Changes and stability in individual achievement goals based on instructional components of a college classroom and relations between individual goals and class goals




Han, Cheon-Woo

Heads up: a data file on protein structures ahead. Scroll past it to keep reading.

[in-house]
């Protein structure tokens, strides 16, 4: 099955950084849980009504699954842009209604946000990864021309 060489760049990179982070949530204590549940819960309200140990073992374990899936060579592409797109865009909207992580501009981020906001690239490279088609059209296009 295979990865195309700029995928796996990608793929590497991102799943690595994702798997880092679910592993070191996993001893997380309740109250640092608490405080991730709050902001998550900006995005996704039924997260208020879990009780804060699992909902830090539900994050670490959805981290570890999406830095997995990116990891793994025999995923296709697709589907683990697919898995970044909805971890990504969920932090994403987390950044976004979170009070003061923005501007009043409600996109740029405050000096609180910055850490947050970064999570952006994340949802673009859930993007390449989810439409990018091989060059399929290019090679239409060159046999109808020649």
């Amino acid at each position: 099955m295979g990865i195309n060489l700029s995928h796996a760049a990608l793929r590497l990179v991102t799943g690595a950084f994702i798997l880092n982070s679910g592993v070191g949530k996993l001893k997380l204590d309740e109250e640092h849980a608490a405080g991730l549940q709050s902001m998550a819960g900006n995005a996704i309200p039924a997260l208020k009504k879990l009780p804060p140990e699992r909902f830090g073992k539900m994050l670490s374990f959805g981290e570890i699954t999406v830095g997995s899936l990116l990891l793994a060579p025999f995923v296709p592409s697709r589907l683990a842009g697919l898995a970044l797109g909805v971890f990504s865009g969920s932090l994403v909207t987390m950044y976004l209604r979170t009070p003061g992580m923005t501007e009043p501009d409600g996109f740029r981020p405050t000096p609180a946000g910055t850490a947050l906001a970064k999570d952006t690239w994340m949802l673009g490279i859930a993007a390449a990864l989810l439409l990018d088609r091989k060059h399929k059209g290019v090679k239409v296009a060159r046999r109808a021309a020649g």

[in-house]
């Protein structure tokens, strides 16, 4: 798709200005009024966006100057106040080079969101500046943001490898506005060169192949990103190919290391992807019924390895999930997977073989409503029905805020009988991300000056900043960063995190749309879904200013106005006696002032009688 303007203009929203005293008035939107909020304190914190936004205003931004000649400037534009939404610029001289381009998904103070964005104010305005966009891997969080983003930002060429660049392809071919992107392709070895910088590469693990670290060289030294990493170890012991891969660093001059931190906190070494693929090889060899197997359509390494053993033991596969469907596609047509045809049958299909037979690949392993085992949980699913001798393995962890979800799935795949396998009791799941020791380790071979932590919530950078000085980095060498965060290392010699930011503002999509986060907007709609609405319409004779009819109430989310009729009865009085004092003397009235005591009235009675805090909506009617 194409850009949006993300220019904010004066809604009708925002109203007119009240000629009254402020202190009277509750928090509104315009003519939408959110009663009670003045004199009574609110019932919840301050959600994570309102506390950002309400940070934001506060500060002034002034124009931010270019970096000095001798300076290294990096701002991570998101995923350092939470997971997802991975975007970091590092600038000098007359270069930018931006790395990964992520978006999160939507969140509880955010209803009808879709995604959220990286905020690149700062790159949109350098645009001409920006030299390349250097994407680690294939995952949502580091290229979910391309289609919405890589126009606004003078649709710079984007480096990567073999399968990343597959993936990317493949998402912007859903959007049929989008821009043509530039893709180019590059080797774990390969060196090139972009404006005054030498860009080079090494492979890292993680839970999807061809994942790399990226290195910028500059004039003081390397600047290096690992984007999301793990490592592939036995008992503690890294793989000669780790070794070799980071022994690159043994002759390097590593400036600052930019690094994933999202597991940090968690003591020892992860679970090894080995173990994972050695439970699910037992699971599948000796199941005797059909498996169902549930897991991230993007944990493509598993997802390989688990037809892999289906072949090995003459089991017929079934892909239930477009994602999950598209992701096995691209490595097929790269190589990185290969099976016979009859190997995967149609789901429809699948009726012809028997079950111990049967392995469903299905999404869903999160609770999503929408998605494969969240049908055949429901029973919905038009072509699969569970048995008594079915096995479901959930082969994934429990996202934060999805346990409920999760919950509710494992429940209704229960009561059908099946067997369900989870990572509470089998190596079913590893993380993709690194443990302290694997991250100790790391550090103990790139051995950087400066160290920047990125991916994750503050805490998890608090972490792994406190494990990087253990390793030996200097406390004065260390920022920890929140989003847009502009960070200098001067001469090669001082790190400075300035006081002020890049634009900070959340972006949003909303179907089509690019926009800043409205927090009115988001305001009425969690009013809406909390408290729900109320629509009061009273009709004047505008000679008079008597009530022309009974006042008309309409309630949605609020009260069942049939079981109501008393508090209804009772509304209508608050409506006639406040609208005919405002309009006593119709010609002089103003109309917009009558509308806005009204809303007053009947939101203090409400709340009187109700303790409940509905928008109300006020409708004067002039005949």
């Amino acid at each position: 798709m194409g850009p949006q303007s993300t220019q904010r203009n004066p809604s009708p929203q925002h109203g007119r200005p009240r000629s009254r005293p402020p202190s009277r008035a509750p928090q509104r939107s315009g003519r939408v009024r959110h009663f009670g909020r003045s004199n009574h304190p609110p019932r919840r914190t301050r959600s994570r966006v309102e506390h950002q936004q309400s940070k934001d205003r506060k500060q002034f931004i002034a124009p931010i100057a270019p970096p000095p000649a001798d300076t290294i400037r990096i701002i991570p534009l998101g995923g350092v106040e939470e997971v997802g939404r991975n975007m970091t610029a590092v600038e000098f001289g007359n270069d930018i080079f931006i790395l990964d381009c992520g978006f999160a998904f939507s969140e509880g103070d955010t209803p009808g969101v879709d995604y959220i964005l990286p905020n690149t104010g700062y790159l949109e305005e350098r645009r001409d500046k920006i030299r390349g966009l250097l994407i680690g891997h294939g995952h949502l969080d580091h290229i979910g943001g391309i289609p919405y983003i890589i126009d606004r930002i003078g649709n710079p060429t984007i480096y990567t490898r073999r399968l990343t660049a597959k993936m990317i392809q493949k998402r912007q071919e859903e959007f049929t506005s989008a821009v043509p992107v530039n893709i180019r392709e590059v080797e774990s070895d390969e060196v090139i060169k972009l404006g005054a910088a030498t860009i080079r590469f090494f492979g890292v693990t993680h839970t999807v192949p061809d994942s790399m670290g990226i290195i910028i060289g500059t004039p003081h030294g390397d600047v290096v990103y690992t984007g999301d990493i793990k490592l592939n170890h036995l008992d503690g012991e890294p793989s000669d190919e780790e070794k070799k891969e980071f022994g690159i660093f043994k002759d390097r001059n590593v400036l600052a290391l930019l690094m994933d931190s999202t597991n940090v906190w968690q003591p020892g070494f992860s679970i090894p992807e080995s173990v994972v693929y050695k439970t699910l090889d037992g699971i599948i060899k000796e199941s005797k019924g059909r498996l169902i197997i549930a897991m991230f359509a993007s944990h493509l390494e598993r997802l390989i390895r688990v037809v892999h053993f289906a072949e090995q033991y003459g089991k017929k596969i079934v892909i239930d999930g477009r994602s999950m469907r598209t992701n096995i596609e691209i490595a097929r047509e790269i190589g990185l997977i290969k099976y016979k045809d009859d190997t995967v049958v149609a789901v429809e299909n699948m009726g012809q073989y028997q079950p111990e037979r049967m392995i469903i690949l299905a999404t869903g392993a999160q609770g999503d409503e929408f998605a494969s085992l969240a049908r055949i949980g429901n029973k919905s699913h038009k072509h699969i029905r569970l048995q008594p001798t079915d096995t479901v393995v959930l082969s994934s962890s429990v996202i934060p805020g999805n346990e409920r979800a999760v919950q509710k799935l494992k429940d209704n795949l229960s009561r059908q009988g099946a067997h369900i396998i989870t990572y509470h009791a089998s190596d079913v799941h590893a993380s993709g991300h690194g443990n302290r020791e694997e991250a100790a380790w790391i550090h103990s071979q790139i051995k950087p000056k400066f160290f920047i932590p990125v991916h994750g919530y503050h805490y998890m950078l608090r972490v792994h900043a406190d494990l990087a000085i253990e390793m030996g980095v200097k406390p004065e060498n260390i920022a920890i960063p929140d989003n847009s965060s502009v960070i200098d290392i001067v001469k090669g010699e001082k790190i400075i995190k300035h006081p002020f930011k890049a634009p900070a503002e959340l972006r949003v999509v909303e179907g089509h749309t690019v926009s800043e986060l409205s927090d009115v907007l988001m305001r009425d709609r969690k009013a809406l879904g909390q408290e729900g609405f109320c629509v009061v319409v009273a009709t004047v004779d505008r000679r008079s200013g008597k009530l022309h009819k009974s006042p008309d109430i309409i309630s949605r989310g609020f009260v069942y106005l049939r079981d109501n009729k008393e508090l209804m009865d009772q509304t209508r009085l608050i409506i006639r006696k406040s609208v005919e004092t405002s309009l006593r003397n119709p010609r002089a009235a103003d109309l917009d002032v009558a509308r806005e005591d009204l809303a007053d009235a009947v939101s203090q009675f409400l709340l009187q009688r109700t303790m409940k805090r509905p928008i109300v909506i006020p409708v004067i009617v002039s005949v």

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Learning motivation plays a principal role in predicting desirable outcomes such as academic success and engagement in school (Elliot & Dweck, 2005; Spence & Helmreich, 1983). Among several relevant motivational variables, the achievement goal construct currently has received the most research attention in the area of competence-relevant motivation. Theorists are interested in studying achievement goals because goal orientation can influence cognitive processes through key motivational processes and eventually lead to improvement in learning achievement and attitudes (e.g., Ames, 1984; Elliot, 2005). Little is known, however, about regulations in achievement goals over time. In the present study, I want to address this oversight, focusing primarily on the foundational question of how students' achievement goals are changed and the relations between individual goals and perceptions of classroom structures. Based on previous literature, the current quasi-experimental study focused on the research hypothesis that instructional components of a course which are focused on competence (e.g., exam, in-class quiz, writing a paper, in-class activities) influence differentially the adoption or regulation of students' achievement goals in a real classroom. A total of 173 college students from an introductory educational psychology course participated in this study. I adopted five statistical approaches to investigate changes and stability in achievement goals and used multiple regression analyses to verify the relations between achievement goals and perceptions of class goals. Overall, the results of the current study provide clear and consistent evidence for the presence of both stability and change. All achievement goals had high stability for each instructional task through differential and ipsative continuity. Mean-level change analyses showed a considerable decline in the tendency in each individual goal pursuit. Interestingly, students' mastery goals toward an exam increased significantly whereas performance-avoidance goals decreased. Finally, cluster analysis suggested changes in cluster memberships between the pre- and post-measure of achievement goals toward each instructional task and participants' perceptions of classroom goals. The results and findings of the current study provide important implications for both research methodology used to investigate achievement goals and instructional design in the classroom. Limitations of the current investigation and suggestions for future studies are discussed.



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